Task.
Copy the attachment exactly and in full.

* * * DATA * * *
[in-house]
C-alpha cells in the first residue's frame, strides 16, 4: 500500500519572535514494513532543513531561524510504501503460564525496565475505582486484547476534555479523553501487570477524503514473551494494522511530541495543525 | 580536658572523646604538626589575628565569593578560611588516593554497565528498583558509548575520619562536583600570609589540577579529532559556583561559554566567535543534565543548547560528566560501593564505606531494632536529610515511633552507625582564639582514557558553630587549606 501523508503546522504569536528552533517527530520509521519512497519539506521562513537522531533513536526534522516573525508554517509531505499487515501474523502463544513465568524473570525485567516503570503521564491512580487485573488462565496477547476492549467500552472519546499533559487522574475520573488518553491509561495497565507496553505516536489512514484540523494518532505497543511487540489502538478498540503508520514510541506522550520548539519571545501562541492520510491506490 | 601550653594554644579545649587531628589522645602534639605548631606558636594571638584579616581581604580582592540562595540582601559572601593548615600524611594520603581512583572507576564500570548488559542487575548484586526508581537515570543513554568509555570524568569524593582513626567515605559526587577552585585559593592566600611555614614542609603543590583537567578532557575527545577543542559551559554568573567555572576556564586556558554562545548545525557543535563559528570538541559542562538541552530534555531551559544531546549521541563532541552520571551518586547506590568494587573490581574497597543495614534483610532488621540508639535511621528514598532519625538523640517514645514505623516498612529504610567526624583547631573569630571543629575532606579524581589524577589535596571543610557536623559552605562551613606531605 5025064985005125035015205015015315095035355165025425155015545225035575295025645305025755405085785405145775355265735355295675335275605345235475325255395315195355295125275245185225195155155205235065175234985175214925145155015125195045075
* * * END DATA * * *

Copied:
[in-house]
C-alpha cells in the first residue's frame, strides 16, 4: 500500500519572535514494513532543513531561524510504501503460564525496565475505582486484547476534555479523553501487570477524503514473551494494522511530541495543525 | 580536658572523646604538626589575628565569593578560611588516593554497565528498583558509548575520619562536583600570609589540577579529532559556583561559554566567535543534565543548547560528566560501593564505606531494632536529610515511633552507625582564639582514557558553630587549606 501523508503546522504569536528552533517527530520509521519512497519539506521562513537522531533513536526534522516573525508554517509531505499487515501474523502463544513465568524473570525485567516503570503521564491512580487485573488462565496477547476492549467500552472519546499533559487522574475520573488518553491509561495497565507496553505516536489512514484540523494518532505497543511487540489502538478498540503508520514510541506522550520548539519571545501562541492520510491506490 | 601550653594554644579545649587531628589522645602534639605548631606558636594571638584579616581581604580582592540562595540582601559572601593548615600524611594520603581512583572507576564500570548488559542487575548484586526508581537515570543513554568509555570524568569524593582513626567515605559526587577552585585559593592566600611555614614542609603543590583537567578532557575527545577543542559551559554568573567555572576556564586556558554562545548545525557543535563559528570538541559542562538541552530534555531551559544531546549521541563532541552520571551518586547506590568494587573490581574497597543495614534483610532488621540508639535511621528514598532519625538523640517514645514505623516498612529504610567526624583547631573569630571543629575532606579524581589524577589535596571543610557536623559552605562551613606531605 5025064985005125035015205015015315095035355165025425155015545225035575295025645305025755405085785405145775355265735355295675335275605345235475325255395315195355295125275245185225195155155205235065175234985175214925145155015125195045075